The Great Enigma: New Collected Poems, by Tomas Transtromer, translated by Robin Fulton (New Directions). Transtromer is Swedish, which usually means a dearth of translations, but not in his case. Robert Bly is only one of a number of poets who have been attracted over the years by the challenge of bringing Transtromer into English. Robin Fulton is another—he's been at it for decades—and this is his latest effort. Transtromer's output has always been spare, and a severe stroke a few years ago made him even more laconic. This collection translates all the published poems, including some we haven't seen before, and a brief memoir of childhood. The volume takes its title from Transtromer's very slim 2004 collection, which concludes with a striking sequence of haiku. Here is one of them: "Something has happened. / The moon filled the room with light. / God knew about it."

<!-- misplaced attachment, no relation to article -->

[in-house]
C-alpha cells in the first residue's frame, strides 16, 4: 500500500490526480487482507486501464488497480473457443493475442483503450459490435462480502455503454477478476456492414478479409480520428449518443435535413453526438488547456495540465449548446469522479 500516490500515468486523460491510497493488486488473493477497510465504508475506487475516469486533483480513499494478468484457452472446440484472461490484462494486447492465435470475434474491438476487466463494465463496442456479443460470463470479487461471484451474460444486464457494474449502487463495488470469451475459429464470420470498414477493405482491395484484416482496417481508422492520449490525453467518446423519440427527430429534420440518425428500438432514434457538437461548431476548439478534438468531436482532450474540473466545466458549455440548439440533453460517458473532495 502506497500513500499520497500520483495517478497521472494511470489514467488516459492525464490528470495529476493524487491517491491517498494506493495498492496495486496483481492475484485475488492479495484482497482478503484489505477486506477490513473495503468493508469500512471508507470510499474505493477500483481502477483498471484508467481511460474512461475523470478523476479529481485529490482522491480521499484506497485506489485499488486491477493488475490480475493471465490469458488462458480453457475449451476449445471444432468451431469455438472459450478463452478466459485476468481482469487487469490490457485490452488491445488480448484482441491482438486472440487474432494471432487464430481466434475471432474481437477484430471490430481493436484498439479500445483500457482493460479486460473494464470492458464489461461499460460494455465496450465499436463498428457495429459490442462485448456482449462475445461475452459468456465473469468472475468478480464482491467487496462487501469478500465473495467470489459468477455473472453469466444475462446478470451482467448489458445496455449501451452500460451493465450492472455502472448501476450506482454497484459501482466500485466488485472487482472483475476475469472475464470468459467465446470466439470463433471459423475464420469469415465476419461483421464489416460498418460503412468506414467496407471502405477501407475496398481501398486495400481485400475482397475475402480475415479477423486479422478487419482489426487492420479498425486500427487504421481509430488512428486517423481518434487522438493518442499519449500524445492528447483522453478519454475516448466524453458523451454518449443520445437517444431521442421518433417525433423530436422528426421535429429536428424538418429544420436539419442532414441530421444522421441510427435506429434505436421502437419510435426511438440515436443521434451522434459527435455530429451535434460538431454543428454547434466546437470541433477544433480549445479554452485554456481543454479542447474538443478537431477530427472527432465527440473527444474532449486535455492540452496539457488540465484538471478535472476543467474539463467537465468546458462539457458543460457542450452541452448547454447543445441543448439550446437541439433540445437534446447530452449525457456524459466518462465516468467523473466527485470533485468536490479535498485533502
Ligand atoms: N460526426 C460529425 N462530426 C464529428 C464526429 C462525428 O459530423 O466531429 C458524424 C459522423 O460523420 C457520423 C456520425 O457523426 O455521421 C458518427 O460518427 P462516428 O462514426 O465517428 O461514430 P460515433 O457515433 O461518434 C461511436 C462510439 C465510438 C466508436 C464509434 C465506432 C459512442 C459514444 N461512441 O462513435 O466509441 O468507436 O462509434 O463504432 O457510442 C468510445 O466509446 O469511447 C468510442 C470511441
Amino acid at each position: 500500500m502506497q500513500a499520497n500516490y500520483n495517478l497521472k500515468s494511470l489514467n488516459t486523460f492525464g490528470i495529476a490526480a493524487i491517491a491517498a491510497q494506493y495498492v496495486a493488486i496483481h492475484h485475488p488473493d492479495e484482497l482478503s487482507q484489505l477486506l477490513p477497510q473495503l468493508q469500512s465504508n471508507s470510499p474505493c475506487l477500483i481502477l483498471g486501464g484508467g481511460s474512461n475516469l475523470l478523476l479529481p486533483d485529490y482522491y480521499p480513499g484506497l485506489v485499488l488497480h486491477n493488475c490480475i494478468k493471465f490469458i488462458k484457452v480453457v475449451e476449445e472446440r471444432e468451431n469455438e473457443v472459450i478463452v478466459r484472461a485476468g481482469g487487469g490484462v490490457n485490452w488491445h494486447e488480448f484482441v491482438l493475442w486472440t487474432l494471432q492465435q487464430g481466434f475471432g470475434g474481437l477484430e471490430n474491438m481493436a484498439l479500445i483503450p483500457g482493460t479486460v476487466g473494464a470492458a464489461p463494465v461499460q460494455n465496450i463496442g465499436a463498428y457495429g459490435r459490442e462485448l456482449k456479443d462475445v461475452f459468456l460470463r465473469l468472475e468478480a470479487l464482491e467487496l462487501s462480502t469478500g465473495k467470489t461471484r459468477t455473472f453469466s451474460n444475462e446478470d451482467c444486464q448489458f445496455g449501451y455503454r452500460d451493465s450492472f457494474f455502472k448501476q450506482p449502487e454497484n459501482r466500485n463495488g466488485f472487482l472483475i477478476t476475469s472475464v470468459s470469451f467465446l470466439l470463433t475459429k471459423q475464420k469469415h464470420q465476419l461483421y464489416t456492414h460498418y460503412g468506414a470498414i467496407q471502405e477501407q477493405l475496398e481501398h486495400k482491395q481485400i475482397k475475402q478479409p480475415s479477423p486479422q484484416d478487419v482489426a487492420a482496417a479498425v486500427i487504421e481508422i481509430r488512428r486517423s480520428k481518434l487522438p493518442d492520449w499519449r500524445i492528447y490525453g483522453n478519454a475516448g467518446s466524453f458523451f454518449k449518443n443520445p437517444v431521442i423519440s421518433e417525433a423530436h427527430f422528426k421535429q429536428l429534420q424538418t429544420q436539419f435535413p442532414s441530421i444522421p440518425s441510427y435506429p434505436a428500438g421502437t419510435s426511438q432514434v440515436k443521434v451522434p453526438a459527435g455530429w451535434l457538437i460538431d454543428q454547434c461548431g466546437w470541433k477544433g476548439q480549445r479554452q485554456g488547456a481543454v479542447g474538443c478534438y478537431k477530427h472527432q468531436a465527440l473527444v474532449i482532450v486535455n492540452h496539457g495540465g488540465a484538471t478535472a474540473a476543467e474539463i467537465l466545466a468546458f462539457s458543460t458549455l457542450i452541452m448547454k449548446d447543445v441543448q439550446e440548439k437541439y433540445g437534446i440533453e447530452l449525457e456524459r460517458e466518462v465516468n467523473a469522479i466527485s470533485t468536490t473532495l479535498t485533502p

The Looming Tower: Al-Qaeda and the Road to 9/11, by Lawrence Wright (Knopf). If you are a reader of The New Yorker, you may remember a remarkable profile of al-Qaeda's second-in-command, the Egyptian Dr. Ayman al-Zawahiri, which appeared in the magazine about a year after 9/11. At the time I read it with a sense that this was the best account I had seen of al-Qaeda's ideological foundations and formative history. That profile and much more—including a persuasive portrait of Osama bin Laden—makes The Looming Tower must reading. There are some flaws in the book—Wright's account of American efforts to counteract the Islamist threat is too narrowly focused, and he seems not really to understand religion, for all his careful study—but this is a magnificent feat of reporting and storytelling, for which we are in Wright's debt.